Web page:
In divisive times, Chesterton inspires unity among Catholics, author says

| Junno Arocho Esteves | March 22, 2019 | 0 Comments
U.S. scholar Dale Ahlquist, president of the Society of Gilbert Keith Chesterton, stands outside St. Peter's Square at the Vatican March 22, 2019. Ahlquist's latest book, "Knight of the Holy Ghost," highlights the life and works of English writer and philosopher G.K. Chesterton.

U.S. scholar Dale Ahlquist, president of the Society of Gilbert Keith Chesterton, stands outside St. Peter’s Square at the Vatican March 22, 2019. Ahlquist’s latest book, “Knight of the Holy Ghost,” highlights the life and works of English writer and philosopher G.K. Chesterton. CNS photo/Junno Arocho Esteves

At a time when Catholics seem to be split between conservative or progressive factions, the life and works of English writer G. K. Chesterton can inspire men and women in the church to rise above conflict, said U.S. scholar Dale Ahlquist.

“People on the left and right both find things to connect to Chesterton,” Ahlquist told Catholic News Service March 22.

“Chesterton is a unifier,” he said. “I think he did see the potential for the schism that is going on right now, the great division between people. But it’s just a general splitting of society because we’ve lost our roots.”

Ahlquist’s latest book, titled “Knight of the Holy Ghost,” is “designed to introduce people to Chesterton,” who lived from 1874 to 1936.

This is the cover of "Knight of the Holy Ghost," by Dale Ahlquist. The book highlights the life and works of English writer and philosopher G.K. Chesterton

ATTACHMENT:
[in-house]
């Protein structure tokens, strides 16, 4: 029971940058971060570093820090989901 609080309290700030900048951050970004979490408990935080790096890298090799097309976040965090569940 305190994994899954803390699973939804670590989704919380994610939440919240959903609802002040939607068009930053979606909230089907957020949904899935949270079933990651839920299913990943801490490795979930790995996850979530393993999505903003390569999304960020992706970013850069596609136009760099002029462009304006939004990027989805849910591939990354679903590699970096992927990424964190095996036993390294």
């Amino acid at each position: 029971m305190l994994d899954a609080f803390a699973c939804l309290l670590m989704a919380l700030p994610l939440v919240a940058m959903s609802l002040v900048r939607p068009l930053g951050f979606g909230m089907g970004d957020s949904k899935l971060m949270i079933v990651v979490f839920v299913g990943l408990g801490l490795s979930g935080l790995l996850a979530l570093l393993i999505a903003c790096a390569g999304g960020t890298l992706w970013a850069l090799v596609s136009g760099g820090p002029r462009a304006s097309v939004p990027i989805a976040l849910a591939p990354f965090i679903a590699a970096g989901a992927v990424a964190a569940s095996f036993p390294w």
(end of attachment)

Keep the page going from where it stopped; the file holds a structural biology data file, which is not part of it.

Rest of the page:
This is the cover of “Knight of the Holy Ghost,” by Dale Ahlquist. The book highlights the life and works of English writer and philosopher G.K. Chesterton. CNS

“There are some excellent biographies out there that are very good. But sometimes, Chesterton can get lost in the details and I wanted to bring out the highlights, some of the most important features of his life so that he stands out,” he said.

Ahlquist, who serves as president of the Society of Gilbert Keith Chesterton, a Catholic lay apostolate inspired by the early 20th century writer, also makes the case for Chesterton’s sainthood cause.

In 2013, Bishop Peter Doyle of Northampton, England, appointed Father John Udris, a priest of the diocese, to conduct an investigation into Chesterton’s life and writings. The report, Ahlquist told CNS, has been completed and “recommends that the cause be opened.”

Now it is up to the bishop to request Vatican permission to open the cause.

In his book, Ahlquist dispels misunderstandings or falsehoods that some have cited as obstacles to Chesterton’s canonization, including the misconception that he was “rabidly anti-Semitic.”

“It’s one of those things that the more it gets repeated, the more it is believed,” Ahlquist said.

Chesterton, he argued, spoke out against eugenics, the controlled breeding of the human race to promote or eliminate certain traits, which rose to prominence in the United States and Europe, especially Nazi Germany.